If there’s one thing that we are good at as South Africans, its “sneaking one past the goalie”.
I mentioned in my previous Lockdown Chronicle that Nielsen is reporting increased TV audience ratings in a number of major US markets during these early weeks of voluntary isolation.
One wonders how it will play out here in Mzansi and which channels and programmes will be the beneficiaries. One thing we know for sure it won’t be the sports channels.
Having said that, I have to acknowledge that many #media stakeholders are valiantly trying to extract whatever residual value remains in programming and sponsorships, and stoking up viewers’ sporting passions and rivalries, by rerunning classic games and generally creating new sporting narratives.
There was an interesting show this morning with Pele deliberating on whether Cristiano Ronaldo or Messi was the GOAT. Personally I wouldn’t look further than Pele himself. Now there was someone who knew how to sneak one past the goalie.
But I’m not necessarily talking about actually scoring a goal in the football sense (because Bafana Bafana’s last decent goal was scored by Shabba against Mexico in 2010), but also metaphorically.
Basically we enjoy bending the rules.
Like not doing your homework. Or not paying SABC for your TV licence. Or Eskom for electricity. Like driving your unlicenced taxi through a red robot. That sort of thing.
Actually. On reflection. Who am I kidding? Saffers just don’t follow the rules.
One of the biggest barriers to adoption of ES as a functional planning tool has been the lack of trending…it is certainly no longer a valid argument for continuing to use, as many agencies are, five-year old data from AMPS.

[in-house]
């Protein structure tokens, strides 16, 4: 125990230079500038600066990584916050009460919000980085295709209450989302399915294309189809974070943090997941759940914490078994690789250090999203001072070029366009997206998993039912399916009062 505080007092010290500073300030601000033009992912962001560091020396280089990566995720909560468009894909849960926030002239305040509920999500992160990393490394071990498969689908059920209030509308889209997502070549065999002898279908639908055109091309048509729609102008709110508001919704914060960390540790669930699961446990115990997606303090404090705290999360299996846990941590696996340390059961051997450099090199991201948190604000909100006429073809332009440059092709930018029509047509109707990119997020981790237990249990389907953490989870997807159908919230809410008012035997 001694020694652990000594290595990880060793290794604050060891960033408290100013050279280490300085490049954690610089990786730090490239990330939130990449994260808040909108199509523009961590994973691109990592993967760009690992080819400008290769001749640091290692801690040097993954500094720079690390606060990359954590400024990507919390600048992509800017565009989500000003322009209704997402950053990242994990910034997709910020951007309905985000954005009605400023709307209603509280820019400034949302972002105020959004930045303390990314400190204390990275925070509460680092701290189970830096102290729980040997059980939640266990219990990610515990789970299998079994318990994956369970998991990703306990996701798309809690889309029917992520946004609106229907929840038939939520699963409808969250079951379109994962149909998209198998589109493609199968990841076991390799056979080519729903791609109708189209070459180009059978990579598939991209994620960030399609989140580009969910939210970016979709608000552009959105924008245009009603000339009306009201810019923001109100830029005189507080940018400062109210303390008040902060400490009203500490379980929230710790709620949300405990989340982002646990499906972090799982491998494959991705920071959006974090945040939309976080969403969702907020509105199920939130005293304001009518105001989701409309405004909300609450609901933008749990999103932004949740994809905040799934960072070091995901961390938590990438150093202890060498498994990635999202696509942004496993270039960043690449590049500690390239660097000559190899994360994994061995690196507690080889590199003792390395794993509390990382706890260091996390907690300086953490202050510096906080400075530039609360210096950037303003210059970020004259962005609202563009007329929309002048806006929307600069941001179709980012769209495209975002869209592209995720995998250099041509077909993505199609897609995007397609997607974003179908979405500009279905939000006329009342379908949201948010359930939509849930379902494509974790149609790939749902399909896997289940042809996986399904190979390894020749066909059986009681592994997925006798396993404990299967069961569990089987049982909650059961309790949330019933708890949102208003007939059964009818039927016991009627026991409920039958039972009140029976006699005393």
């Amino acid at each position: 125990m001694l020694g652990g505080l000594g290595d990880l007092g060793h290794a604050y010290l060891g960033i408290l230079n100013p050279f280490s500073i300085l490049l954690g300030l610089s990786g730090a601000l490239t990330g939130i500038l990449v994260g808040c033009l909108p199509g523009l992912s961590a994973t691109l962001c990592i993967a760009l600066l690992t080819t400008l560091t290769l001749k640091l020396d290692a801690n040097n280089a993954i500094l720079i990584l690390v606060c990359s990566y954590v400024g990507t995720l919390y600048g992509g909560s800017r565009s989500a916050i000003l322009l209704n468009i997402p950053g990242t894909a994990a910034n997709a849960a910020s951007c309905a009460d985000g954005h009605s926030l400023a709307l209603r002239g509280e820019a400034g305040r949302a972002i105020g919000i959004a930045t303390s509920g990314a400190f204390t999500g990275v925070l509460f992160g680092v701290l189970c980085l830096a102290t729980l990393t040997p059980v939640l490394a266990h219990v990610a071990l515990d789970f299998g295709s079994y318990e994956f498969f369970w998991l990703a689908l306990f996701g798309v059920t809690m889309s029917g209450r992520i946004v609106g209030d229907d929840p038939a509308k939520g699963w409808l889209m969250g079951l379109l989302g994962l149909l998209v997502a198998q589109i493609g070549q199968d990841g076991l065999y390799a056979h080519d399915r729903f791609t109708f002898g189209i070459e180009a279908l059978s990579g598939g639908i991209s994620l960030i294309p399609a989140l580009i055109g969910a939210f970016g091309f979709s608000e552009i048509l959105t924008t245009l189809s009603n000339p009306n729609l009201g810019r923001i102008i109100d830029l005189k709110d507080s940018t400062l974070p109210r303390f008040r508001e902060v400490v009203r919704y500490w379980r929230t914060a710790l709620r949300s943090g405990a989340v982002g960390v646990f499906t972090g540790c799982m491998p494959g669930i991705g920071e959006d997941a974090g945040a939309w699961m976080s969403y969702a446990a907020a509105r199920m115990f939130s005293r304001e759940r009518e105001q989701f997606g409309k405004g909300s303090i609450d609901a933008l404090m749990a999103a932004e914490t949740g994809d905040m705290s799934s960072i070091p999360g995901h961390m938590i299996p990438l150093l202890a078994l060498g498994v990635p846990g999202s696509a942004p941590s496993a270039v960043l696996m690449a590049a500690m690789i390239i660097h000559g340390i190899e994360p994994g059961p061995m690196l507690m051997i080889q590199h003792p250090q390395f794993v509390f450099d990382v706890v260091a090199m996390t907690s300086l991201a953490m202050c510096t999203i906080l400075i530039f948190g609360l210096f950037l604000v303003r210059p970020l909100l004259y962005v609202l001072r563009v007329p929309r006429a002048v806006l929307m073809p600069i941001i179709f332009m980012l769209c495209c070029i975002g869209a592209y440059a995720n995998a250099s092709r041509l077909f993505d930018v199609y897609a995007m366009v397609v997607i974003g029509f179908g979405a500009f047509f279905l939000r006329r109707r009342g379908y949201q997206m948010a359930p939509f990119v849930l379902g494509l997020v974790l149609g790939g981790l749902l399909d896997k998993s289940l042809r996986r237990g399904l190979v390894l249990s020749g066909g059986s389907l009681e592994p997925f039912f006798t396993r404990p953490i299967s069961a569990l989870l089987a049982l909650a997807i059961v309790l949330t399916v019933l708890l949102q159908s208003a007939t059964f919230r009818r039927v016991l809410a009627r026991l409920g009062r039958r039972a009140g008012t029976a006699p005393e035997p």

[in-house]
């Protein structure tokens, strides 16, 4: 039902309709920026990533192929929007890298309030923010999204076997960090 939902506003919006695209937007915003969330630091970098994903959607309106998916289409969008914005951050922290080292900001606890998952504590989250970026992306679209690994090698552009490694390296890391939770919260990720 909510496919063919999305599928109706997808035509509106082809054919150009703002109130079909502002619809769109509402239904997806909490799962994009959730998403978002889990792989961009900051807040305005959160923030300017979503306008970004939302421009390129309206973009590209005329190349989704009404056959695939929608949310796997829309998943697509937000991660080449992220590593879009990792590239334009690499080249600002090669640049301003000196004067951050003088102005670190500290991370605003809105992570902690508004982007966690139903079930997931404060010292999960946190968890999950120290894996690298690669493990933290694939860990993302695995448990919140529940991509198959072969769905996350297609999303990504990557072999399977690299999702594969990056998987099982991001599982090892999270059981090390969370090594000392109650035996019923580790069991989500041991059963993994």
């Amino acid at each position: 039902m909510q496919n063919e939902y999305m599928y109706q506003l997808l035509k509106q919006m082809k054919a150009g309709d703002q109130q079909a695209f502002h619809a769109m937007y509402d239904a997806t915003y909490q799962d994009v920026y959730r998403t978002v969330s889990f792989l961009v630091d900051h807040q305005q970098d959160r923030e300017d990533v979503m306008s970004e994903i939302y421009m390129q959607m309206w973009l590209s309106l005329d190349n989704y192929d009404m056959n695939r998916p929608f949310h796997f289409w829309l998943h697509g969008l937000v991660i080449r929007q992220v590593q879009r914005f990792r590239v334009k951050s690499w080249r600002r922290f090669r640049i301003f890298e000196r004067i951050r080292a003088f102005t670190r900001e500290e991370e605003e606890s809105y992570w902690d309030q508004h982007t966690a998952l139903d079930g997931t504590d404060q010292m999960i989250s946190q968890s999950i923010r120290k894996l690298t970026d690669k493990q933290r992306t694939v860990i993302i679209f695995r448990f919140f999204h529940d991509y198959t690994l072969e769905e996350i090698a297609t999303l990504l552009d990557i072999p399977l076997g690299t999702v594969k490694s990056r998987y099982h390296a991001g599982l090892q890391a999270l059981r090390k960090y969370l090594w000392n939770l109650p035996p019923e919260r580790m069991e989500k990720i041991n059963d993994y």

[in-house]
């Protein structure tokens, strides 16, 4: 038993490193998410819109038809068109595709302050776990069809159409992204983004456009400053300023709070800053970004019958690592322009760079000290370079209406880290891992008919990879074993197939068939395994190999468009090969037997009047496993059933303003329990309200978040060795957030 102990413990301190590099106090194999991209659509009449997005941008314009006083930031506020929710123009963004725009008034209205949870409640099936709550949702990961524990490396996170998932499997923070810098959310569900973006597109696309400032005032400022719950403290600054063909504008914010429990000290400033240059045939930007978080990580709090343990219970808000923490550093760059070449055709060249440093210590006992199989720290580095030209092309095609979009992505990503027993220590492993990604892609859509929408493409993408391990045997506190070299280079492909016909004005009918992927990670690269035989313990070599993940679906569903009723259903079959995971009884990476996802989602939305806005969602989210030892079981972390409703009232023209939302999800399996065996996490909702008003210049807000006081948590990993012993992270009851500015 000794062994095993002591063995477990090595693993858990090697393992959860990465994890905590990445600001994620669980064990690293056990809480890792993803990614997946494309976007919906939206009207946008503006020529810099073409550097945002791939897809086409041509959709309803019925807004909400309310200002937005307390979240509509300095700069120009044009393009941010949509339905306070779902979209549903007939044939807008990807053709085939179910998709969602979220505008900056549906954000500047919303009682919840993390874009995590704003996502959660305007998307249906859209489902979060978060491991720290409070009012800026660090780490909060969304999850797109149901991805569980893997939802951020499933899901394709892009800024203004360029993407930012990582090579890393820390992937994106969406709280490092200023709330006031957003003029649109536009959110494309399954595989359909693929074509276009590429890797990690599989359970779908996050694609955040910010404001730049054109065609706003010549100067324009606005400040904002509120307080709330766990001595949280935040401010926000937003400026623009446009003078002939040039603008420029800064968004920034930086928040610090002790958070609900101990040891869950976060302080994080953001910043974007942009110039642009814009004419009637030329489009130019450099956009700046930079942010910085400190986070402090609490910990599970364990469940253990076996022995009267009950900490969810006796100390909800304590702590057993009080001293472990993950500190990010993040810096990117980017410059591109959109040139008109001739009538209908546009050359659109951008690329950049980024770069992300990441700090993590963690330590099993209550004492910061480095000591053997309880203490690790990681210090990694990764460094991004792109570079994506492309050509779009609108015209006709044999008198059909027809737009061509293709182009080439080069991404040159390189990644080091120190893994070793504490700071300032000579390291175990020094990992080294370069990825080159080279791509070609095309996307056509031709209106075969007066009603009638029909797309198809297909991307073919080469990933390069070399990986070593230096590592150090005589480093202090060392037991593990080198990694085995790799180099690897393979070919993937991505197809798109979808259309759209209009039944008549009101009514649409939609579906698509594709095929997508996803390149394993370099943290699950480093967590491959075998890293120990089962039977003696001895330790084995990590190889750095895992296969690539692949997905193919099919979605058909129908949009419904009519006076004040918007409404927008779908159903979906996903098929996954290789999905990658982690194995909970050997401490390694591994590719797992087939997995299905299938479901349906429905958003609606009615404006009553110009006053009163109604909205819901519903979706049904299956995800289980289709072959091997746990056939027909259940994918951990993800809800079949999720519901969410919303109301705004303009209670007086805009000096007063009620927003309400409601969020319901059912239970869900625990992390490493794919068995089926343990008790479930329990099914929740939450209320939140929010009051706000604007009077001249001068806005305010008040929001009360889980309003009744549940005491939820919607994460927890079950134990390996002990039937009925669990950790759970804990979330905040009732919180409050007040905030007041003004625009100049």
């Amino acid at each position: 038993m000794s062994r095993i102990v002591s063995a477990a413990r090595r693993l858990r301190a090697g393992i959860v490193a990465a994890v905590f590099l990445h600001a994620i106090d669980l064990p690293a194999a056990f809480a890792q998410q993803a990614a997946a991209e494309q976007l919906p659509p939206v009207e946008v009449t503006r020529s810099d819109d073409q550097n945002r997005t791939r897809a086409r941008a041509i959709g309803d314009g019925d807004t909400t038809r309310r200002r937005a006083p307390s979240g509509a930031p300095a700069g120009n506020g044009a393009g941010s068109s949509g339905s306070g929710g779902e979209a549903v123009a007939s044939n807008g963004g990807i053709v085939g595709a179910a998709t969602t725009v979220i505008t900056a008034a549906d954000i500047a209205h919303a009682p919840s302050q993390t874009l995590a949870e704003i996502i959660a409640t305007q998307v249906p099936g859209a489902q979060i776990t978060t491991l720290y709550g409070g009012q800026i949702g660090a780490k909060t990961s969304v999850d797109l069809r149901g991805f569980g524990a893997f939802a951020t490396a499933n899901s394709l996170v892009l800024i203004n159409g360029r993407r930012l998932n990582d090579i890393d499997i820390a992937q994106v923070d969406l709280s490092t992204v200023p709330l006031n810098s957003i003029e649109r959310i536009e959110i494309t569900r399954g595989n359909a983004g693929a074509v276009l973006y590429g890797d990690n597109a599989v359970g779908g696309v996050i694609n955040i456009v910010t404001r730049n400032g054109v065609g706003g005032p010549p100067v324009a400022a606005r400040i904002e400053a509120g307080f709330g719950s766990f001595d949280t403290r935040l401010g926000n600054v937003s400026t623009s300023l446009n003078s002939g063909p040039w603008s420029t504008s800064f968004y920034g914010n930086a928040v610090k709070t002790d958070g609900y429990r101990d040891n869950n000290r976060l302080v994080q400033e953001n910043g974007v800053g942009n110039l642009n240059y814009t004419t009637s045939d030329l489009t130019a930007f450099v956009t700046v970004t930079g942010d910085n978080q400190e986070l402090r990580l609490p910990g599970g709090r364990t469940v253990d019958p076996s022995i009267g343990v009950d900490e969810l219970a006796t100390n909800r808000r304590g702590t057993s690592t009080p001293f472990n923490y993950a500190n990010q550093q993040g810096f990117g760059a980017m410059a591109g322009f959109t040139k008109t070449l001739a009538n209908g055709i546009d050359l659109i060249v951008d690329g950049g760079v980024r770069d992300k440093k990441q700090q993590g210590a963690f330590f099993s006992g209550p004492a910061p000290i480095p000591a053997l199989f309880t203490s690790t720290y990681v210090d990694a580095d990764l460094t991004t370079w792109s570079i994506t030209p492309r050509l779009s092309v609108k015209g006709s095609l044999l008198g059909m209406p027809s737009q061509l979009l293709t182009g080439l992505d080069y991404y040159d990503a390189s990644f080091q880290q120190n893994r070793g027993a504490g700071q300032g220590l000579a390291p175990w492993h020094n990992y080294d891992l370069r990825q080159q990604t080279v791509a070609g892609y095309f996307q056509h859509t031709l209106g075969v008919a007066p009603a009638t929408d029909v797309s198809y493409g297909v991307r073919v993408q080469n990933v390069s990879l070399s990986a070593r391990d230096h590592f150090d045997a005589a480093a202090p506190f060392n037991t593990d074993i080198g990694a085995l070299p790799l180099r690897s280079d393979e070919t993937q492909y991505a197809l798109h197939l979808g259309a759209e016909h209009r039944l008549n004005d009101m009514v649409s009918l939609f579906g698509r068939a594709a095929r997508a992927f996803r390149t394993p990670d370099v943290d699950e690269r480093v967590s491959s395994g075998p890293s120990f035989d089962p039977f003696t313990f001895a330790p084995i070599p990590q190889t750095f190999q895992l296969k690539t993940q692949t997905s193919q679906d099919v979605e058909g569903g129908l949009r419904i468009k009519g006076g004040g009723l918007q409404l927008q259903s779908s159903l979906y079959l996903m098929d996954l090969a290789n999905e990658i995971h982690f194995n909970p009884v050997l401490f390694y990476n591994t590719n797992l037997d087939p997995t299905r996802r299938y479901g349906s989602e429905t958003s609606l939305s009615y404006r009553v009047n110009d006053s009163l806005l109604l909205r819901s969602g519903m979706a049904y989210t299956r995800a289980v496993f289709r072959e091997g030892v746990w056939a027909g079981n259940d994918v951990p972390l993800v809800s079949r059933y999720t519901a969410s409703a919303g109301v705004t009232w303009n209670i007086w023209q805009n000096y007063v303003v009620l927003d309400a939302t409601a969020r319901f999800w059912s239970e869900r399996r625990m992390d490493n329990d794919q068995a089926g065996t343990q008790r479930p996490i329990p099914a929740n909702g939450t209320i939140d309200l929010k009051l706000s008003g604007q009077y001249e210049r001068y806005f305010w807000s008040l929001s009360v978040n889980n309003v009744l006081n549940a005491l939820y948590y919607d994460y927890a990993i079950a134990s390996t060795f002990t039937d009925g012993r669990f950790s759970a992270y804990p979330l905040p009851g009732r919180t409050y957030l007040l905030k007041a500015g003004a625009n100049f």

On the very first day of #Lockdown2020, over 50 people were arrested for ignoring the rules. Sorry to say but there’s also more than enough video evidence of “skop” and “donner” and even a little bit of “skiet” to know that Cyril’s plea for the armed forces to win over the hearts and minds of the people has fallen on deaf ears.
After watching some of the video content, I can’t help wondering how someone could imagine for one moment that they would get away with carrying a case of quarts down the road on LD-Day. Sneaking one past the goalie requires some finesse. I mean, what’s wrong with an old fashioned ‘inspuiting’? That’s a time-honoured South African tradition that has served generations of rugby-goers well over the years.
Nobody would have got arrested yesterday for carrying around a bag of naartjies!
But I digress.
Someone else tried to sneak one past the goalie yesterday when ES2019 AB was released. This is the most recent of the Establishment Surveys in the post AMPS environment and it will also be the last under the joint banner of BRC and PRC.
What is interesting is that this release gives us a great opportunity to trend some of the key datasets over a three-year period from Jan-Dec 2017 through to Jan-Dec 2019. One of the biggest barriers to adoption of ES as a functional planning tool has been the lack of trending. Not that the argument held much value in the first place, but it is certainly no longer a valid argument for continuing to use, as many agencies are, five-year old data from AMPS.
That’s one of the big advantages of Lockdown2020. We’ve got time do the kinds of things we always mean to but never get around to. So over the coming days I will review some of the key trends coming out of ES2019 AB.
Unless I run out of naartjies of course, in which case I’ll have to go out shopping.
Gordon Muller is Africa’s oldest surviving media strategist. Author of Media Planning – Art or Science. Mostly harmless! Read his Khulumaedia Blog here.
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